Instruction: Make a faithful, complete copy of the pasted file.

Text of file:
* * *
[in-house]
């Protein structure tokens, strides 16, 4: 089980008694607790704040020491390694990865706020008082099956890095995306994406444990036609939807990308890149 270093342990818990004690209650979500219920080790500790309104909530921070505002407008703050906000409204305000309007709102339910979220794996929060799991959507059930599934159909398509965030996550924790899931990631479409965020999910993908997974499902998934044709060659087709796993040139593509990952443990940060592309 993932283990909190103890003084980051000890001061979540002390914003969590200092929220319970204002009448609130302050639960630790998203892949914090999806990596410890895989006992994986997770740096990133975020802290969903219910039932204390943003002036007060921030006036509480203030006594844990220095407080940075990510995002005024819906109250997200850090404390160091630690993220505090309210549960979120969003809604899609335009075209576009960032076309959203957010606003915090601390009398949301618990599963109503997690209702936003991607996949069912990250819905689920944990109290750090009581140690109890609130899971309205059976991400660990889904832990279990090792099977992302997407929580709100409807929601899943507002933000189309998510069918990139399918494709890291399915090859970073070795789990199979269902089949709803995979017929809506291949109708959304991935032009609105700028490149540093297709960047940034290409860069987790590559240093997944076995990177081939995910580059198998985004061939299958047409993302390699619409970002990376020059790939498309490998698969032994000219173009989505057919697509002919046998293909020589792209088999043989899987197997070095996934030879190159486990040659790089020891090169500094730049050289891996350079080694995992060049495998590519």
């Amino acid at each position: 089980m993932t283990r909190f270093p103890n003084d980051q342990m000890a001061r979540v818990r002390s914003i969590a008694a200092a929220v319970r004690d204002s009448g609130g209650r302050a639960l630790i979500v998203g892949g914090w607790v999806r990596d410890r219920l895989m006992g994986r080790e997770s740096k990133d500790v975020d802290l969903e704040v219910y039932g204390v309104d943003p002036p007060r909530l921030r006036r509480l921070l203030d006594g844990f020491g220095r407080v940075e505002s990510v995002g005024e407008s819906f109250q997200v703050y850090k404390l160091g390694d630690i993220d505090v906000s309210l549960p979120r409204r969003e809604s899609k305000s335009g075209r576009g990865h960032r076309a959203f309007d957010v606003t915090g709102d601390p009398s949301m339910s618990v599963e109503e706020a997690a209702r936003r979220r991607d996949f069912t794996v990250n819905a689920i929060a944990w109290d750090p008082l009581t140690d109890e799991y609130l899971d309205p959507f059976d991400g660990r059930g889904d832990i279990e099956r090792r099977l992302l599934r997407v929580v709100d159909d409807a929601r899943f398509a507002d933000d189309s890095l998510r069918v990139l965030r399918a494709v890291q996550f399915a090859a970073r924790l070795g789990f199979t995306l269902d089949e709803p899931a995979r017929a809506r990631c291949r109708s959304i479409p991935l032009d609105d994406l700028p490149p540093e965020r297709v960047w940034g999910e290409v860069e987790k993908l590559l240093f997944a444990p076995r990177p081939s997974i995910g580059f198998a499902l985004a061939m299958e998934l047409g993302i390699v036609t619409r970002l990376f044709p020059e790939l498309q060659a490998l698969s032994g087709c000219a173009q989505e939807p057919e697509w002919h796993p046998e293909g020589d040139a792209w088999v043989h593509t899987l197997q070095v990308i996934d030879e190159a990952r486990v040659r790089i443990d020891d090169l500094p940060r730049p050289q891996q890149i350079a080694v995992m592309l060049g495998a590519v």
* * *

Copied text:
[in-house]
């Protein structure tokens, strides 16, 4: 089980008694607790704040020491390694990865706020008082099956890095995306994406444990036609939807990308890149 270093342990818990004690209650979500219920080790500790309104909530921070505002407008703050906000409204305000309007709102339910979220794996929060799991959507059930599934159909398509965030996550924790899931990631479409965020999910993908997974499902998934044709060659087709796993040139593509990952443990940060592309 993932283990909190103890003084980051000890001061979540002390914003969590200092929220319970204002009448609130302050639960630790998203892949914090999806990596410890895989006992994986997770740096990133975020802290969903219910039932204390943003002036007060921030006036509480203030006594844990220095407080940075990510995002005024819906109250997200850090404390160091630690993220505090309210549960979120969003809604899609335009075209576009960032076309959203957010606003915090601390009398949301618990599963109503997690209702936003991607996949069912990250819905689920944990109290750090009581140690109890609130899971309205059976991400660990889904832990279990090792099977992302997407929580709100409807929601899943507002933000189309998510069918990139399918494709890291399915090859970073070795789990199979269902089949709803995979017929809506291949109708959304991935032009609105700028490149540093297709960047940034290409860069987790590559240093997944076995990177081939995910580059198998985004061939299958047409993302390699619409970002990376020059790939498309490998698969032994000219173009989505057919697509002919046998293909020589792209088999043989899987197997070095996934030879190159486990040659790089020891090169500094730049050289891996350079080694995992060049495998590519």
């Amino acid at each position: 089980m993932t283990r909190f270093p103890n003084d980051q342990m000890a001061r979540v818990r002390s914003i969590a008694a200092a929220v319970r004690d204002s009448g609130g209650r302050a639960l630790i979500v998203g892949g914090w607790v999806r990596d410890r219920l895989m006992g994986r080790e997770s740096k990133d500790v975020d802290l969903e704040v219910y039932g204390v309104d943003p002036p007060r909530l921030r006036r509480l921070l203030d006594g844990f020491g220095r407080v940075e505002s990510v995002g005024e407008s819906f109250q997200v703050y850090k404390l160091g390694d630690i993220d505090v906000s309210l549960p979120r409204r969003e809604s899609k305000s335009g075209r576009g990865h960032r076309a959203f309007d957010v606003t915090g709102d601390p009398s949301m339910s618990v599963e109503e706020a997690a209702r936003r979220r991607d996949f069912t794996v990250n819905a689920i929060a944990w109290d750090p008082l009581t140690d109890e799991y609130l899971d309205p959507f059976d991400g660990r059930g889904d832990i279990e099956r090792r099977l992302l599934r997407v929580v709100d159909d409807a929601r899943f398509a507002d933000d189309s890095l998510r069918v990139l965030r399918a494709v890291q996550f399915a090859a970073r924790l070795g789990f199979t995306l269902d089949e709803p899931a995979r017929a809506r990631c291949r109708s959304i479409p991935l032009d609105d994406l700028p490149p540093e965020r297709v960047w940034g999910e290409v860069e987790k993908l590559l240093f997944a444990p076995r990177p081939s997974i995910g580059f198998a499902l985004a061939m299958e998934l047409g993302i390699v036609t619409r970002l990376f044709p020059e790939l498309q060659a490998l698969s032994g087709c000219a173009q989505e939807p057919e697509w002919h796993p046998e293909g020589d040139a792209w088999v043989h593509t899987l197997q070095v990308i996934d030879e190159a990952r486990v040659r790089i443990d020891d090169l500094p940060r730049p050289q891996q890149i350079a080694v995992m592309l060049g495998a590519v």